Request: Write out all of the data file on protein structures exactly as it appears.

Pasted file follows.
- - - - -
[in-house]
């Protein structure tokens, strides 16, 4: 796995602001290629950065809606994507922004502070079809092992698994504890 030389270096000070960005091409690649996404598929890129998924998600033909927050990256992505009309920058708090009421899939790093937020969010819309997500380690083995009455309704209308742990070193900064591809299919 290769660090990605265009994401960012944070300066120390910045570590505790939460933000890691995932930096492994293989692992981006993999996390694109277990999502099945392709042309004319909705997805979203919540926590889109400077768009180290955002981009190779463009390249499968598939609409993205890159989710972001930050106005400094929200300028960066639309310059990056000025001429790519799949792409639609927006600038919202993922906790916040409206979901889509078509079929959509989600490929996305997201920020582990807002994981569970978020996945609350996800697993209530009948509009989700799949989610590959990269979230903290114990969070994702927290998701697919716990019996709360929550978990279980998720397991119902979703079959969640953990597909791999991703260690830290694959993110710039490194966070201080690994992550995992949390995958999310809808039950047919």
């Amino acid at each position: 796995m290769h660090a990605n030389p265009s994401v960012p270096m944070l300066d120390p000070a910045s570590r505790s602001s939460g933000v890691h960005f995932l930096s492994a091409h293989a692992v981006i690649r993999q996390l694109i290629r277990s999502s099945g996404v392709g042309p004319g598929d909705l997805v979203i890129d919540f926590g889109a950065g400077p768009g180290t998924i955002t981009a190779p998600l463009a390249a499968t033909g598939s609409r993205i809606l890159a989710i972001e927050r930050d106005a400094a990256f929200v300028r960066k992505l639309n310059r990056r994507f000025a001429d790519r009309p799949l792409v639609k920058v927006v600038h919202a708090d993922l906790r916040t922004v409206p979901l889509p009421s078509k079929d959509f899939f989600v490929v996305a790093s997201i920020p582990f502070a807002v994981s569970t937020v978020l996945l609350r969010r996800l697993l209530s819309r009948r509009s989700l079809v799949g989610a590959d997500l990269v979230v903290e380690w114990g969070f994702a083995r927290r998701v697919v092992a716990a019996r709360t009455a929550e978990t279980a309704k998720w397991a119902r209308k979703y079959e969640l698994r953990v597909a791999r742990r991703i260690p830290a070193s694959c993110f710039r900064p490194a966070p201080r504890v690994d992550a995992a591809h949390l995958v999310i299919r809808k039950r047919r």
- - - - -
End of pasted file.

[in-house]
């Protein structure tokens, strides 16, 4: 796995602001290629950065809606994507922004502070079809092992698994504890 030389270096000070960005091409690649996404598929890129998924998600033909927050990256992505009309920058708090009421899939790093937020969010819309997500380690083995009455309704209308742990070193900064591809299919 290769660090990605265009994401960012944070300066120390910045570590505790939460933000890691995932930096492994293989692992981006993999996390694109277990999502099945392709042309004319909705997805979203919540926590889109400077768009180290955002981009190779463009390249499968598939609409993205890159989710972001930050106005400094929200300028960066639309310059990056000025001429790519799949792409639609927006600038919202993922906790916040409206979901889509078509079929959509989600490929996305997201920020582990807002994981569970978020996945609350996800697993209530009948509009989700799949989610590959990269979230903290114990969070994702927290998701697919716990019996709360929550978990279980998720397991119902979703079959969640953990597909791999991703260690830290694959993110710039490194966070201080690994992550995992949390995958999310809808039950047919």
């Amino acid at each position: 796995m290769h660090a990605n030389p265009s994401v960012p270096m944070l300066d120390p000070a910045s570590r505790s602001s939460g933000v890691h960005f995932l930096s492994a091409h293989a692992v981006i690649r993999q996390l694109i290629r277990s999502s099945g996404v392709g042309p004319g598929d909705l997805v979203i890129d919540f926590g889109a950065g400077p768009g180290t998924i955002t981009a190779p998600l463009a390249a499968t033909g598939s609409r993205i809606l890159a989710i972001e927050r930050d106005a400094a990256f929200v300028r960066k992505l639309n310059r990056r994507f000025a001429d790519r009309p799949l792409v639609k920058v927006v600038h919202a708090d993922l906790r916040t922004v409206p979901l889509p009421s078509k079929d959509f899939f989600v490929v996305a790093s997201i920020p582990f502070a807002v994981s569970t937020v978020l996945l609350r969010r996800l697993l209530s819309r009948r509009s989700l079809v799949g989610a590959d997500l990269v979230v903290e380690w114990g969070f994702a083995r927290r998701v697919v092992a716990a019996r709360t009455a929550e978990t279980a309704k998720w397991a119902r209308k979703y079959e969640l698994r953990v597909a791999r742990r991703i260690p830290a070193s694959c993110f710039r900064p490194a966070p201080r504890v690994d992550a995992a591809h949390l995958v999310i299919r809808k039950r047919r």